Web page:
Despite the old adage, clothes don’t make the man. And if you’re so devoid of depth that you need a label to define yourself, then remember that you’re only in school for a few hours each day – you can always change when you get home.

2005 © Menard Communications – Jason Menard All Rights Reserved

Volun-told Policy Short-Sighted

By Jason Menard

Does anyone else find it somewhat curious that the very institutions that have been charged with educating our youth are the same ones that seem to need a refresher course on what the term volunteer actually means?

Forcing our high school students to perform a requisite number of volunteer hours as a compulsory component of graduation is just wrong and sends a terrible message to our society’s youth.

By very nature, compelling students to partake of this program in order to graduate goes against the very concept of volunteerism, and it stands as an insult to the intellect of our society’s youth to use euphemisms like volunteer, when compulsory societal assistance is the true name of the game.

And, in the long run, what we’re going to do is drive many of these students away from ever volunteering again.

The things I have become passionate about in my adult life are things that I drifted into on my own volition. In large part, the things I was forced to do were the things towards which I developed the most resistance – and I don’t think I was an atypical teenager.

Admittedly, when I was in high school, I was not the most socially conscious member of my graduating class. However, as the years go by and I learn more about the world around me, I’ve come to include volunteering in my life. I consider myself and enthusiastic and hard-working volunteer when I choose to commit my time to a cause.

But it’s always my choice – no adult would expect any less, but then we don’t extend the same courtesy to our children.

My participation has brought me in contact with our conscripted volunteer staff of high school students. Needless to say, my experiences have been mixed. I’ve run into kids who are more interested in socializing with each other and show no desire in actually being where they are. For them it’s a matter of doing their time – much like a prison sentence – until they’re allowed to go.

Then there’s the other group who actually takes an interest in what they’re doing and display a passion and work ethic, which shows that they are participating for the right reason. The kicker is that these are the kids who would be volunteering anyway. I’m not so naïve to think that volunteers aren’t needed in our society, but what we need are more of the latter and less of the former.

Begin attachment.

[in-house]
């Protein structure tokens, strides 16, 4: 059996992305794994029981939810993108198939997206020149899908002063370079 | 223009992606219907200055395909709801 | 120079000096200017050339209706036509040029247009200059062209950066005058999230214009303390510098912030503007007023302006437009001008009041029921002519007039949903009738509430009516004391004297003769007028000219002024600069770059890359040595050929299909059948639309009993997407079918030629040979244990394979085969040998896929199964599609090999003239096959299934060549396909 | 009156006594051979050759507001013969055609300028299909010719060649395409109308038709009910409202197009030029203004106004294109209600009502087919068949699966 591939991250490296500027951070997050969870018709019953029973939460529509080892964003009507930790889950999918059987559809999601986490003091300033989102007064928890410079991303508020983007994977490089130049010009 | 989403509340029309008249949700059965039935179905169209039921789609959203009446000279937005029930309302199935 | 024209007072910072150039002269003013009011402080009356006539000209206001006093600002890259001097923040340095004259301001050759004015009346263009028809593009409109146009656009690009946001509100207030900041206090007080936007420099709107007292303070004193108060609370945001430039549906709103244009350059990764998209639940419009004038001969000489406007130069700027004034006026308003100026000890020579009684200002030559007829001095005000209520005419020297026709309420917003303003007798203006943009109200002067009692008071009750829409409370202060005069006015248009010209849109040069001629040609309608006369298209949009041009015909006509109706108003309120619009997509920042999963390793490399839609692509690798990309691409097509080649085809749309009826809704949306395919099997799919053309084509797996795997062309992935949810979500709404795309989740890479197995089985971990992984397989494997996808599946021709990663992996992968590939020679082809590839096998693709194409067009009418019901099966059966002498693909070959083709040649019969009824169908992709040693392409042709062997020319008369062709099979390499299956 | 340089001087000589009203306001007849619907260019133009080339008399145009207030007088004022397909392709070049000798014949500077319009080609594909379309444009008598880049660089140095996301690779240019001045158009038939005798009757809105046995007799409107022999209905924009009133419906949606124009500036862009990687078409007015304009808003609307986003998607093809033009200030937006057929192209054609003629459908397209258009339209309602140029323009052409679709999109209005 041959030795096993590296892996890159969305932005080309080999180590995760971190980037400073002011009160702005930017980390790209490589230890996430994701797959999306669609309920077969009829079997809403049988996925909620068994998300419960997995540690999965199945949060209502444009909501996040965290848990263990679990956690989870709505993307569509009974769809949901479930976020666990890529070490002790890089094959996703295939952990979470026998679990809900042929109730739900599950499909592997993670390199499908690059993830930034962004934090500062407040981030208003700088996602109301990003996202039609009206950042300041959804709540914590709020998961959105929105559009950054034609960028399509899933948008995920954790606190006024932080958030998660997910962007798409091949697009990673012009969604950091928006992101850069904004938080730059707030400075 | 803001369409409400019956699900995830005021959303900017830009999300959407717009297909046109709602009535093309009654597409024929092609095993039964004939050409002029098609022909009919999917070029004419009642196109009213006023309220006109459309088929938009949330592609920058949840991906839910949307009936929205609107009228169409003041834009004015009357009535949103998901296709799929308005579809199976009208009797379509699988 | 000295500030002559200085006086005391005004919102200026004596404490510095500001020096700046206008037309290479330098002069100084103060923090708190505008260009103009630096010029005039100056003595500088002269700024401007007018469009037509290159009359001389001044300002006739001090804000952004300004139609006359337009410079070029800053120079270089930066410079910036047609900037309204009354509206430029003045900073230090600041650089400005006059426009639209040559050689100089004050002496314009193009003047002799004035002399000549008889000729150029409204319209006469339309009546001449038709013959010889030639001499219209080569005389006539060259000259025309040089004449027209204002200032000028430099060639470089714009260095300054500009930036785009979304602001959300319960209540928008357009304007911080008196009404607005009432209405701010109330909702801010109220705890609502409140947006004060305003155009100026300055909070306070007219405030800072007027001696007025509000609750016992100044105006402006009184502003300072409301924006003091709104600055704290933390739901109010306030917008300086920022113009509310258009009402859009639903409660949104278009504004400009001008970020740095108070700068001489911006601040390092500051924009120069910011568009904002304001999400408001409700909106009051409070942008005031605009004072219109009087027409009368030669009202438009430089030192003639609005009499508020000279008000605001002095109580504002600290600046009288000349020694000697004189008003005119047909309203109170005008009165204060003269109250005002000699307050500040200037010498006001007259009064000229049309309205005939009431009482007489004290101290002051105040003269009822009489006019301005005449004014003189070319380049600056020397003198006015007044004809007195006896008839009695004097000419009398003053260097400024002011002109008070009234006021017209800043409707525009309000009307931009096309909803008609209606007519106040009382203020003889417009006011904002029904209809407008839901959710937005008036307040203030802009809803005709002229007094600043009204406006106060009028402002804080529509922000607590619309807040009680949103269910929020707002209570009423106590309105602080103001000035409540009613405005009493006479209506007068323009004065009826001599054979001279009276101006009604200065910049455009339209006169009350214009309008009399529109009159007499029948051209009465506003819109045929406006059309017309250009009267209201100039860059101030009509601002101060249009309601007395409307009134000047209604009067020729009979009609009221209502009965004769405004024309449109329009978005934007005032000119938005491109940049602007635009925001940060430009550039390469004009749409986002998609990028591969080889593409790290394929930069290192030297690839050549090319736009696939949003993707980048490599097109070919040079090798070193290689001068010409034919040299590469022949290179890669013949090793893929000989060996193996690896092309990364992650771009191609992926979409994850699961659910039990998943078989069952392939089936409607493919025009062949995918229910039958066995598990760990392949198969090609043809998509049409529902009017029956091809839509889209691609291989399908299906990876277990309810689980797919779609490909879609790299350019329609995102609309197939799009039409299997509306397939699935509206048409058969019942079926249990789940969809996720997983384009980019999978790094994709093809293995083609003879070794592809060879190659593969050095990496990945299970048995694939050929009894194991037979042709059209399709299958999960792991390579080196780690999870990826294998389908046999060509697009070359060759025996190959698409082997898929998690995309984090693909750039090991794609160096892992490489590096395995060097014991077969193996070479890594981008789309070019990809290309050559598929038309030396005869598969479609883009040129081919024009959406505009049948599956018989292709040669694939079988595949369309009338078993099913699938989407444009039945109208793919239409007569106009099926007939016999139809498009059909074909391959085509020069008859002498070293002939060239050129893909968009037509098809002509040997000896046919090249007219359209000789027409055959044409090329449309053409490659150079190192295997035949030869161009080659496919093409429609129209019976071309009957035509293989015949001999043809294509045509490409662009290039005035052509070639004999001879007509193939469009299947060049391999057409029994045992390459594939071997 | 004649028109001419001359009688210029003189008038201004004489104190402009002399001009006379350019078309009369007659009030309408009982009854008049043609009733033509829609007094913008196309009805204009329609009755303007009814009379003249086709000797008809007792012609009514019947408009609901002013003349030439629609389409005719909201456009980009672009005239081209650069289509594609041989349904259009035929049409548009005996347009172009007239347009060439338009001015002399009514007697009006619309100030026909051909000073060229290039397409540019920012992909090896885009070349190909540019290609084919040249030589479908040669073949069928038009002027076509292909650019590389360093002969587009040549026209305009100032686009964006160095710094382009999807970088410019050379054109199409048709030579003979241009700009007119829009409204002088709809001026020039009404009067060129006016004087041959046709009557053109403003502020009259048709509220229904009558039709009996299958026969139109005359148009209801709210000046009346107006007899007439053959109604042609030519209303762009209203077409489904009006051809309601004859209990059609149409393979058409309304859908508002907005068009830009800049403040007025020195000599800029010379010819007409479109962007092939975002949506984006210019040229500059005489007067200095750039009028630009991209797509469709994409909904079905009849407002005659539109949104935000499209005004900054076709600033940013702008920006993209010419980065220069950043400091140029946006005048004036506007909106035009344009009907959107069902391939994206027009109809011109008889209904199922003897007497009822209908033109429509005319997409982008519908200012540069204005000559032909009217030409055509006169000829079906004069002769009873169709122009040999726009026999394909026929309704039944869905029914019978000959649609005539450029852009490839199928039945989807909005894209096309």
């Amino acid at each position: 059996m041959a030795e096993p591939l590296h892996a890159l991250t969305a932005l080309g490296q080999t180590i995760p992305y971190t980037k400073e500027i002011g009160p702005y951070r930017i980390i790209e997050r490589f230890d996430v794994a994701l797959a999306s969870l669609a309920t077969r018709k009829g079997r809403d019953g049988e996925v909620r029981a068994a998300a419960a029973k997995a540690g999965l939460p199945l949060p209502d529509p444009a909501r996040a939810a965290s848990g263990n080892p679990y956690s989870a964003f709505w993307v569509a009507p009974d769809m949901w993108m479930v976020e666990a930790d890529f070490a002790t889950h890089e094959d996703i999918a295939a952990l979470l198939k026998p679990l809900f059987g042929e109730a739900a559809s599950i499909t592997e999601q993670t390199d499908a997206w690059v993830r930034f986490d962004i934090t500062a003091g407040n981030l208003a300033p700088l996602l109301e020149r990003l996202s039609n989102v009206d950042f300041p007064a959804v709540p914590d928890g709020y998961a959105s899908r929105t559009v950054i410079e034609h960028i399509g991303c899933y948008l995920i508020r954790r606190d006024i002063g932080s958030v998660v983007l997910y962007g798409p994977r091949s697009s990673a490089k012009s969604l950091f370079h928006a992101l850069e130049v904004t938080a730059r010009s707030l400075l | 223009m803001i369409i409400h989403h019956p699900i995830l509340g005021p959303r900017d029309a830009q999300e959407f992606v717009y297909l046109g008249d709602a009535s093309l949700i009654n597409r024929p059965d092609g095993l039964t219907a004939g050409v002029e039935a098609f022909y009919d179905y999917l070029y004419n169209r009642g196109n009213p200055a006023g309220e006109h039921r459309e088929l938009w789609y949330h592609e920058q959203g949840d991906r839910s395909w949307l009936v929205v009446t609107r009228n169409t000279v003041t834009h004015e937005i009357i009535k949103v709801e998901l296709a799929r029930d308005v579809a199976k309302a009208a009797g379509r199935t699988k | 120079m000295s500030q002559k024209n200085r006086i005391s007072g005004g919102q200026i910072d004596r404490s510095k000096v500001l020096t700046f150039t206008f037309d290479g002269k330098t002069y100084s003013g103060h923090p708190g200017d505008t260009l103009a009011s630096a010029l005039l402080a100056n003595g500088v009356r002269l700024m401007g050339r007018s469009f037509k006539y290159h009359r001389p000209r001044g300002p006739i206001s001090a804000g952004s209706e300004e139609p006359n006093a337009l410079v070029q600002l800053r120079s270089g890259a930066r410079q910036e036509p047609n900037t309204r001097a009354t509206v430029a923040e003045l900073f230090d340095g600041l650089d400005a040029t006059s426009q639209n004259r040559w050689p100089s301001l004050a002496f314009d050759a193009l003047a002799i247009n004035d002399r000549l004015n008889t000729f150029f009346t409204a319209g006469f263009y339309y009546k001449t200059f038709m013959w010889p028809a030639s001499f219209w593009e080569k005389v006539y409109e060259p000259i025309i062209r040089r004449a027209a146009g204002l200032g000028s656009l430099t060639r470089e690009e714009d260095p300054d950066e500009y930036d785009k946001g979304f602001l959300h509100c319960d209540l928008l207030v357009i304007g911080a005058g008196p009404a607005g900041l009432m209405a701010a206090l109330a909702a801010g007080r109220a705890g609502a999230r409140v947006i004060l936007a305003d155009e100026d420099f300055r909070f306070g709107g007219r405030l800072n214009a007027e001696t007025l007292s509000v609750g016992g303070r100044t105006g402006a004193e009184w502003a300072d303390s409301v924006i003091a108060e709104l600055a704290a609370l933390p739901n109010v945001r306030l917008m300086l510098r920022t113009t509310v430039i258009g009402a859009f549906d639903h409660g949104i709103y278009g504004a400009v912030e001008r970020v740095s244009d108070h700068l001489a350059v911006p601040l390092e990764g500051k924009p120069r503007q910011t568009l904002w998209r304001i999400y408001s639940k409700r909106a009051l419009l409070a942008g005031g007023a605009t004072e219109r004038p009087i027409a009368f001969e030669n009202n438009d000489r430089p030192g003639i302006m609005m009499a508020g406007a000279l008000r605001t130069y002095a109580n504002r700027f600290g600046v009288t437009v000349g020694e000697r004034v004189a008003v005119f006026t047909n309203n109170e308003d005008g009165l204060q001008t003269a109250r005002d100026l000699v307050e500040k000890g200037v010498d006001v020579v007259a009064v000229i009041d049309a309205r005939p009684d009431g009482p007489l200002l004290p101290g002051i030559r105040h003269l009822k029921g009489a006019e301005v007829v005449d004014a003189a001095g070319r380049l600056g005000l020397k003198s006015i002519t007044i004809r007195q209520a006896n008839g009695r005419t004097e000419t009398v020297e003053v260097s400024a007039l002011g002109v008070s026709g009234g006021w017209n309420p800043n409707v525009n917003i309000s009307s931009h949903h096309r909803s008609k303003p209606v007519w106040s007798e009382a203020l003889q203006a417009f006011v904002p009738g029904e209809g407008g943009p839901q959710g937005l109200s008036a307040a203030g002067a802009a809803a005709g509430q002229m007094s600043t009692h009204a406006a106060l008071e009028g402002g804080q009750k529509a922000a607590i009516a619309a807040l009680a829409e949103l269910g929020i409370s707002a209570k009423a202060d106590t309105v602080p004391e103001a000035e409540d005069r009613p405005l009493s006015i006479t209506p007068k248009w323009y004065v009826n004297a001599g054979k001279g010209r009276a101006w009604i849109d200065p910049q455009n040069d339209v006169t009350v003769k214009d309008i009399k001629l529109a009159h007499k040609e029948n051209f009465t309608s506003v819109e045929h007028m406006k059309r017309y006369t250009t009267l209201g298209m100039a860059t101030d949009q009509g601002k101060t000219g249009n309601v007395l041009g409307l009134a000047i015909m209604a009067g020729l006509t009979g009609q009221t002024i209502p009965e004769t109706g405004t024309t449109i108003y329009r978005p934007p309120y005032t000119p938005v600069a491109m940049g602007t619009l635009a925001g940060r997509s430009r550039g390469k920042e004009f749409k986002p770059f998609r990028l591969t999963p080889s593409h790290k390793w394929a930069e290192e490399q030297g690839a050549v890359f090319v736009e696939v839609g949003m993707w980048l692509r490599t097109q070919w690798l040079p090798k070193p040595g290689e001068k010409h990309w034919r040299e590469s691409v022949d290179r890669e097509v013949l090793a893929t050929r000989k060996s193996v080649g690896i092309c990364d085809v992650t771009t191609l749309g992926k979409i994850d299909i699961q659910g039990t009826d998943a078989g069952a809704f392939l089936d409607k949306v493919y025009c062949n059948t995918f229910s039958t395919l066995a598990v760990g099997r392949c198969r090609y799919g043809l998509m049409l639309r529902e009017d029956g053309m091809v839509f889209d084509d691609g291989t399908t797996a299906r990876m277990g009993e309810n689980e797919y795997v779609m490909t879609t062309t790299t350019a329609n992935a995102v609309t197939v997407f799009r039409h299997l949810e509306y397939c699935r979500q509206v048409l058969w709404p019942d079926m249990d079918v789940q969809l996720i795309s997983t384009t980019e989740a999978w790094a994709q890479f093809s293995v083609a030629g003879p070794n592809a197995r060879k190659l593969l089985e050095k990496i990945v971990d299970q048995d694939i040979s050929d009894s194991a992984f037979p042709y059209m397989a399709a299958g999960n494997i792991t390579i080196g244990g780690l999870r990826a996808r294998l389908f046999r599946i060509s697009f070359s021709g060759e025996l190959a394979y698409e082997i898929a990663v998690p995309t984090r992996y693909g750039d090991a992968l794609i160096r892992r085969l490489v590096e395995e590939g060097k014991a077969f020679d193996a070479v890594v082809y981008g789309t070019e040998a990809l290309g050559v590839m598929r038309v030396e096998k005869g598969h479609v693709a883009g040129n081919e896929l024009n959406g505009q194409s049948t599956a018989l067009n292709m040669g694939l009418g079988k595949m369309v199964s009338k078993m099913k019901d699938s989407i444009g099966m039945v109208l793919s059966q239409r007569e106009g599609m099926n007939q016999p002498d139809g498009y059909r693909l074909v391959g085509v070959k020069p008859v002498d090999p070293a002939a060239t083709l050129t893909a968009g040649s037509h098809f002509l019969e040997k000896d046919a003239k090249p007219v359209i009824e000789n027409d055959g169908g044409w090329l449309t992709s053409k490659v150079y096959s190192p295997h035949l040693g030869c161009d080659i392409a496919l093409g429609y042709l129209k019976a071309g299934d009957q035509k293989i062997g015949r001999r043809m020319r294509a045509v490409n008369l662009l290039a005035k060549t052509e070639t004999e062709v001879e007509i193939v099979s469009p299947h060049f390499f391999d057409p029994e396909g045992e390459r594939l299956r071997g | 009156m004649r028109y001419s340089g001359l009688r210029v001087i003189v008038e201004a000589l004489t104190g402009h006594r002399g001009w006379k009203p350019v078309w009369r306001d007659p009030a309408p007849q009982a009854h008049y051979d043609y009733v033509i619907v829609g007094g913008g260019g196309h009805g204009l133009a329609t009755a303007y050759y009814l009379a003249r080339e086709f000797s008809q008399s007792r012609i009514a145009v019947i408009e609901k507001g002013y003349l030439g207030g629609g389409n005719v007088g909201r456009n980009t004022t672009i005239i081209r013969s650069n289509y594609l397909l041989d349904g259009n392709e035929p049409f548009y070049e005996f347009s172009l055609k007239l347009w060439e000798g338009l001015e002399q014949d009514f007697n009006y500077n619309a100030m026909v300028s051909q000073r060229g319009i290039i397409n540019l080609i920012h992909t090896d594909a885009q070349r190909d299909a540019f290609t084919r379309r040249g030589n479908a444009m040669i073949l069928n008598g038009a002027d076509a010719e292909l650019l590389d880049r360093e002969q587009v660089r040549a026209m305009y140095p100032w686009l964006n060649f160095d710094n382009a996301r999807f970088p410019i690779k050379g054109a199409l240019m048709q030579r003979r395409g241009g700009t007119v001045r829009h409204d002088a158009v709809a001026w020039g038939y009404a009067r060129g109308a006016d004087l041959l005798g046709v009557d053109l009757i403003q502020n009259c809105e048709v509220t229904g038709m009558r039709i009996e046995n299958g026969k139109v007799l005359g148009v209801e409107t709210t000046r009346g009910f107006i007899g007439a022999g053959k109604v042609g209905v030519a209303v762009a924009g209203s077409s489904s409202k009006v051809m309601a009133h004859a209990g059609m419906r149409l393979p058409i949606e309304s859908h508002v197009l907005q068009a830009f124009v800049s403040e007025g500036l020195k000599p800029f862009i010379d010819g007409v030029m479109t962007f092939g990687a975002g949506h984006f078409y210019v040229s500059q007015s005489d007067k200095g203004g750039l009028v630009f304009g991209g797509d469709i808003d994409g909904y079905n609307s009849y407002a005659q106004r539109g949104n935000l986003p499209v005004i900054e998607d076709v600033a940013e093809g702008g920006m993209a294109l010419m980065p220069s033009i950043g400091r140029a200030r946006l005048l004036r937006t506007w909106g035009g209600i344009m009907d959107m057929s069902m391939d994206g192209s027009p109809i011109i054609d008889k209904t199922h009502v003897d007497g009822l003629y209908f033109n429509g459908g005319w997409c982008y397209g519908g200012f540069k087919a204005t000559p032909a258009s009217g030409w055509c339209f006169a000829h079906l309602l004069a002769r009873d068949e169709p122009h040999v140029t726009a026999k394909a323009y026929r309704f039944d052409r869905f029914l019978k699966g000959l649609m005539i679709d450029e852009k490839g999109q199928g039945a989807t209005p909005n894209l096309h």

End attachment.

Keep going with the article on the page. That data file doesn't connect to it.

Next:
The school board desperately needs to get more creative in their attempts to encourage volunteerism. Let’s encourage behaviours and work ethics that will actually serve them later in life. Instead of making volunteer participation compulsory, let’s investigate ways to offer it as an extra-credit opportunity. Working with teachers, allow kids time away from class on occasion to help worthy causes and learn more about the world around them.

For the people who will complain that offering extra credit is unfair, look at the work force. If you want to impress your boss, you go above and beyond the call of duty. You put in the extra time – so why not promote and reward this work ethic at a young age?

Kids are under a tremendous amount of pressure. Between the demands of school, social pressures, and – for many – part-time jobs, we need to be understanding of their needs as well and not paint them all with the same brush.

There are a number of kids out there who would love to donate their time and energy to volunteer programs. But there are ways to channel their energies to these worthwhile cause other than through administrative force.

Think back to the things you remember from your own youth. Chances are your best memories are of your friends, sporting accomplishments, or experiences gained through participation in clubs. But the key in all of this is that these are all activities you chose to do.

Our high school-aged children are on the cusp of being adults. Part of their development during this time is to learn how to make their own choices and to do the right thing. So let’s trust our children and treat them as the adults we want them to be.

2005 © Menard Communications – Jason Menard All Rights Reserved